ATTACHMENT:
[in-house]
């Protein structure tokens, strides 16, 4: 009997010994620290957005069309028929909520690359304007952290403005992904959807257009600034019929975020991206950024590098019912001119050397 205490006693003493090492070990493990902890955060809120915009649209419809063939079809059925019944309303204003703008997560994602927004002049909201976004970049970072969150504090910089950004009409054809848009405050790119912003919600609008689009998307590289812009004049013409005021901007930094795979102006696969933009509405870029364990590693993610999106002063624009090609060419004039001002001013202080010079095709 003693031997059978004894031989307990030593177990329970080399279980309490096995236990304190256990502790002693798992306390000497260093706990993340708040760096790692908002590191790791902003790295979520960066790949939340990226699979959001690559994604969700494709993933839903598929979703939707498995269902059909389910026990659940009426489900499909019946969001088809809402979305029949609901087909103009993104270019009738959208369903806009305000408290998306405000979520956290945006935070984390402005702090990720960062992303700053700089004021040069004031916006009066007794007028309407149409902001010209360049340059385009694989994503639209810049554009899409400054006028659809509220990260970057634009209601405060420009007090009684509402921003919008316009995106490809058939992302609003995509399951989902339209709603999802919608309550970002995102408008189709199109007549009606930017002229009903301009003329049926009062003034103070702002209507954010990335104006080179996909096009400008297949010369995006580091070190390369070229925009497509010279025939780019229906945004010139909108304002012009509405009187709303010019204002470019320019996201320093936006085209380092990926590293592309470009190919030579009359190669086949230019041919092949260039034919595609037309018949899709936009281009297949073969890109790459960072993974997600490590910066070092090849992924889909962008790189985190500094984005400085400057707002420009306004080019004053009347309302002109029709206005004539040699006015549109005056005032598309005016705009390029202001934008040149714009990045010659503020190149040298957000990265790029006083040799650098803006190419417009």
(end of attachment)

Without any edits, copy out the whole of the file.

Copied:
[in-house]
């Protein structure tokens, strides 16, 4: 009997010994620290957005069309028929909520690359304007952290403005992904959807257009600034019929975020991206950024590098019912001119050397 205490006693003493090492070990493990902890955060809120915009649209419809063939079809059925019944309303204003703008997560994602927004002049909201976004970049970072969150504090910089950004009409054809848009405050790119912003919600609008689009998307590289812009004049013409005021901007930094795979102006696969933009509405870029364990590693993610999106002063624009090609060419004039001002001013202080010079095709 003693031997059978004894031989307990030593177990329970080399279980309490096995236990304190256990502790002693798992306390000497260093706990993340708040760096790692908002590191790791902003790295979520960066790949939340990226699979959001690559994604969700494709993933839903598929979703939707498995269902059909389910026990659940009426489900499909019946969001088809809402979305029949609901087909103009993104270019009738959208369903806009305000408290998306405000979520956290945006935070984390402005702090990720960062992303700053700089004021040069004031916006009066007794007028309407149409902001010209360049340059385009694989994503639209810049554009899409400054006028659809509220990260970057634009209601405060420009007090009684509402921003919008316009995106490809058939992302609003995509399951989902339209709603999802919608309550970002995102408008189709199109007549009606930017002229009903301009003329049926009062003034103070702002209507954010990335104006080179996909096009400008297949010369995006580091070190390369070229925009497509010279025939780019229906945004010139909108304002012009509405009187709303010019204002470019320019996201320093936006085209380092990926590293592309470009190919030579009359190669086949230019041919092949260039034919595609037309018949899709936009281009297949073969890109790459960072993974997600490590910066070092090849992924889909962008790189985190500094984005400085400057707002420009306004080019004053009347309302002109029709206005004539040699006015549109005056005032598309005016705009390029202001934008040149714009990045010659503020190149040298957000990265790029006083040799650098803006190419417009």